This engaging story is full of believable characters and music, but what I really enjoyed were the vivid descriptions of food! The book ends with a recipe for apple pie. I may give it a try one day! My recommendation for this novel is a comfortable reading spot, a pot of tea, and a warm piece of pastry! Enjoy!
We are offering a copy of this novel to one U.S resident. To enter, please email your name and address to bookwinked at gmail.com by January 5, 2018. Good luck and Happy New Year!
Congratulations to Laura G. who won a copy of this novel! Thank you to everyone who entered!
Marjorie Morningstar by Herman Wouk came to my attention while reading The End of Your Life Bookclub. Originally published in 1955, the novel about a young Jewish woman navigating the dating scene in New York City during the era prior to World War Two was of interest to me.
Marjorie is a nineteen-year-old aspiring actress who falls in love with a confirmed womanizing bachelor while working at a summer camp. Despite his efforts, Marjorie maintains her innocence, but decides he’s her man and sets her cap on roping him in. This is a lengthy, slow story of seduction and heartbreak.
I stuck with the book long after it lost my interest for two reasons. I wanted to find out if Marjorie ever got her man and there were philosophical interludes of interest. I never could figure out why the author used a preponderance of female characters whose name began with the letter “M”. It distracted and confused me! Was this some type of literary device? I have no clue! In addition, Marjorie is portrayed as a beautiful woman never in need of a date. Personally, I didn’t find her to be any prize package. In fact, she seemed one dimensional. Perhaps her virginity made her appealing? Again, no clue on that!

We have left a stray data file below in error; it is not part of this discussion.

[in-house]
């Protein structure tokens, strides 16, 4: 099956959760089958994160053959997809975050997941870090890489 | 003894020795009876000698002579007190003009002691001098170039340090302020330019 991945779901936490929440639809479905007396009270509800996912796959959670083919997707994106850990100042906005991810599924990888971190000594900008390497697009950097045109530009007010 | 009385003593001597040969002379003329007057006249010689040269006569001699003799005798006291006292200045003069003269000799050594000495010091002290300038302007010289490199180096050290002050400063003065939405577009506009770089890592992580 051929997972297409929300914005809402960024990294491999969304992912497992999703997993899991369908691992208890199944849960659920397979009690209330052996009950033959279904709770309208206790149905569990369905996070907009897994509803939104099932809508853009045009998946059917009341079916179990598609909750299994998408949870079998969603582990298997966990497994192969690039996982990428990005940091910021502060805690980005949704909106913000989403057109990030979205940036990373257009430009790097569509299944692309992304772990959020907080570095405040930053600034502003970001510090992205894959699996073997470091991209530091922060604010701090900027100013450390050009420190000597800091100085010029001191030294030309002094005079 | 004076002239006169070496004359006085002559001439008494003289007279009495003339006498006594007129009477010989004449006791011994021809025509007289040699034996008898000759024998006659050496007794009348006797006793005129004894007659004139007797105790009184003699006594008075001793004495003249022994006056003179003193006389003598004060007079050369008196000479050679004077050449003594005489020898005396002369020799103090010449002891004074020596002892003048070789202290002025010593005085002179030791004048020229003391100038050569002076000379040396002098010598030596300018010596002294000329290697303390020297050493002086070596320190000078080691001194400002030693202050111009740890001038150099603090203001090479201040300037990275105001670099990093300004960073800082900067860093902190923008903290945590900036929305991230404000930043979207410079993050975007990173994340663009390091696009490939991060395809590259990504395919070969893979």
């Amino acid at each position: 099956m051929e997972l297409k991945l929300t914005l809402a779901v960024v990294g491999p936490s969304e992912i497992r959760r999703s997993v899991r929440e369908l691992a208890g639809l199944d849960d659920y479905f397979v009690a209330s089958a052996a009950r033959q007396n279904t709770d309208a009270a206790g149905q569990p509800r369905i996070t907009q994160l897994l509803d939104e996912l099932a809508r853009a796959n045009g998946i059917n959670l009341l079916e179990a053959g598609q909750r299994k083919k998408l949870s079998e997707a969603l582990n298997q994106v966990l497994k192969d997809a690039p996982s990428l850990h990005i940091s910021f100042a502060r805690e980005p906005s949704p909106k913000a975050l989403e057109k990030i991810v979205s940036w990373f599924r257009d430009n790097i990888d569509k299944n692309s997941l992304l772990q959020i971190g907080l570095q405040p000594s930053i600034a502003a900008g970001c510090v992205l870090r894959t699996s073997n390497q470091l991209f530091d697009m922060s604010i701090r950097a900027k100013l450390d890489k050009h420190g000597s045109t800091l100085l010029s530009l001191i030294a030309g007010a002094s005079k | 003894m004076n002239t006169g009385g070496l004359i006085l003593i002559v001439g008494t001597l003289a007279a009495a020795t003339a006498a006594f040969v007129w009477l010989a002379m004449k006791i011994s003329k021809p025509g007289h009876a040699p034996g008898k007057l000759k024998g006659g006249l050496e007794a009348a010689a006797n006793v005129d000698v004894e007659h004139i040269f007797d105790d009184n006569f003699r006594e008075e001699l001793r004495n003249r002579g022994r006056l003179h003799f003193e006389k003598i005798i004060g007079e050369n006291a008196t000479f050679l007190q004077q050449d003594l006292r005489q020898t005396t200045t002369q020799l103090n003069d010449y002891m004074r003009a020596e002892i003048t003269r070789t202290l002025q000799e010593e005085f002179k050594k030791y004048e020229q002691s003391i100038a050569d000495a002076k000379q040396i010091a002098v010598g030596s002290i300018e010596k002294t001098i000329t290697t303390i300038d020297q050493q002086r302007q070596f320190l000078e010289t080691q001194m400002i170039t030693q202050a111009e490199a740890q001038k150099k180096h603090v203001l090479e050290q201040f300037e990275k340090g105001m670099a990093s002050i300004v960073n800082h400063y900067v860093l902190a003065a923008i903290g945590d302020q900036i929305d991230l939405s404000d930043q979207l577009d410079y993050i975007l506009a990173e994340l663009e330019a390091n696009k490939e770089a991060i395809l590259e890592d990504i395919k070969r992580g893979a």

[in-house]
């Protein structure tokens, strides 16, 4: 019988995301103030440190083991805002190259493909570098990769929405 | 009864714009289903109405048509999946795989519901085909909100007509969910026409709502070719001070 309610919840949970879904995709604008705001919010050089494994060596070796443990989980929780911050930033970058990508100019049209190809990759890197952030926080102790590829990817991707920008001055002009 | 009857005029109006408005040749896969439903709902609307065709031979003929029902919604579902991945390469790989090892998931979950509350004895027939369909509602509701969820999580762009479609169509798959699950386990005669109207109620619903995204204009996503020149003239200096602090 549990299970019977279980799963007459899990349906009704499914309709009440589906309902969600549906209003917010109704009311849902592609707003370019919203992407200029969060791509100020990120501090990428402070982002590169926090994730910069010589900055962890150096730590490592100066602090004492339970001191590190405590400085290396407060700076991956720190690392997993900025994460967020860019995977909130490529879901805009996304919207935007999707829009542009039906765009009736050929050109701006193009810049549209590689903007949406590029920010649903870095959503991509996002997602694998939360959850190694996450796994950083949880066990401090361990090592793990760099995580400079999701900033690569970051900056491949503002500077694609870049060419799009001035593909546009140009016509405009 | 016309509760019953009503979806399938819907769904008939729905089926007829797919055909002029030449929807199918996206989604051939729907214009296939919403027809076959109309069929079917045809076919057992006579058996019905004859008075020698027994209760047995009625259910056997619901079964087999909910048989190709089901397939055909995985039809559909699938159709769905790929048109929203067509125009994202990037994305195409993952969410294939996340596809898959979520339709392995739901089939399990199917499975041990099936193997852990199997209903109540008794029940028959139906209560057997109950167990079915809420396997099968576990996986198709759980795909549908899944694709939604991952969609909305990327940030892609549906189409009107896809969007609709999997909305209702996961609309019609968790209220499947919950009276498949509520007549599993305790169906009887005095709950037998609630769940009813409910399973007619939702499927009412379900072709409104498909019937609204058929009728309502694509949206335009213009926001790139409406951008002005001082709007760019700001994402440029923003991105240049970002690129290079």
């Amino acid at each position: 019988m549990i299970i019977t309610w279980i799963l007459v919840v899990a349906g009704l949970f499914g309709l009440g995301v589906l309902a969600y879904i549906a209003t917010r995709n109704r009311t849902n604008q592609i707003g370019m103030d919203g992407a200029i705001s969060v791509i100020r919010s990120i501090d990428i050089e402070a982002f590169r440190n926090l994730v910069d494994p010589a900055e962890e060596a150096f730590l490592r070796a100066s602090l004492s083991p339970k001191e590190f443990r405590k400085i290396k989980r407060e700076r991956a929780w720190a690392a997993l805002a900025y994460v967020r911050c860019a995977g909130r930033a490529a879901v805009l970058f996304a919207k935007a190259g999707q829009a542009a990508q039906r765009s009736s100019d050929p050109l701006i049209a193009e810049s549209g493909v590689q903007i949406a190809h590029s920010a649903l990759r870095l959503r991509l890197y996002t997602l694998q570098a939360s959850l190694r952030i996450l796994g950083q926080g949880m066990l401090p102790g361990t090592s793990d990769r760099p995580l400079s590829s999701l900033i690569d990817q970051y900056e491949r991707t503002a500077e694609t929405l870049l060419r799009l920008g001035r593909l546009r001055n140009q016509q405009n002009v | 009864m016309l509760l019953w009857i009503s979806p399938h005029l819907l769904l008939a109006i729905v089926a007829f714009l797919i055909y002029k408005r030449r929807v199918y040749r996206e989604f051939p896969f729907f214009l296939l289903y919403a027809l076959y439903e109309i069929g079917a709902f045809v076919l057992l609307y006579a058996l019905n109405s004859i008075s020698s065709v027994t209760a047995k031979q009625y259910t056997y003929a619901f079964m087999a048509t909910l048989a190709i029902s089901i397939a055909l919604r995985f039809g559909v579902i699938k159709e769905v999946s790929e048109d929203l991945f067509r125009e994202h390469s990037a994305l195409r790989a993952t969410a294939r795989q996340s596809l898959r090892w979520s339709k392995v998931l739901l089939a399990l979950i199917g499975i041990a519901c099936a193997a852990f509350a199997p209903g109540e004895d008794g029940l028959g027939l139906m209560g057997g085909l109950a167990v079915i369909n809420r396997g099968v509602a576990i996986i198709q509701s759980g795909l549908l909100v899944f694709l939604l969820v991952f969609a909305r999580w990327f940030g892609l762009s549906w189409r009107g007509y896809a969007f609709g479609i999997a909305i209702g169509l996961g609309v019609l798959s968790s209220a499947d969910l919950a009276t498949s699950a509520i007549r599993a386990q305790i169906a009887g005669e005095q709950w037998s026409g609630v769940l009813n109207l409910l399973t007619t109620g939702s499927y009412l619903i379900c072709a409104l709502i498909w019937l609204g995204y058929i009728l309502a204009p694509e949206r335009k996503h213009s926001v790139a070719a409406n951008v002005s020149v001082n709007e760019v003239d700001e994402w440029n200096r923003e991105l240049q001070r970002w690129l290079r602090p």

I think there is some merit in this novel, but not enough to recommend it.
Life by Cynthia Rylant and illustrated by Brendan Wenzel is a beautiful picture book I won from Off the Shelf. I chose to share it with my followers because I am grateful for the gift from the publisher, Simon Schuster and more importantly, because the book and its message are inspirational. If you have the opportunity, I highly recommend this book no matter what age! Happy Holidays!
Anne of Green Gables by L.M. Montgomery is one of my favorite novels. Just in time for the holidays, a new edition has been published by Penguin-Random House.
There are many retellings of this wonderful story about Anne, the dreamy, precocious orphan, but as much as I enjoy them, I will always love the original novel. I first read this book as an adult and I couldn’t get enough of it and the sequels which followed. The character of Anne Shirley is unforgettable. As much as she gets under everyone’s skin with her many questions and shortcomings, everyone ends-up loving her.
If you, or a child in your life, is looking for a wonderful book this holiday season, I highly recommend this one. It is a joy to experience!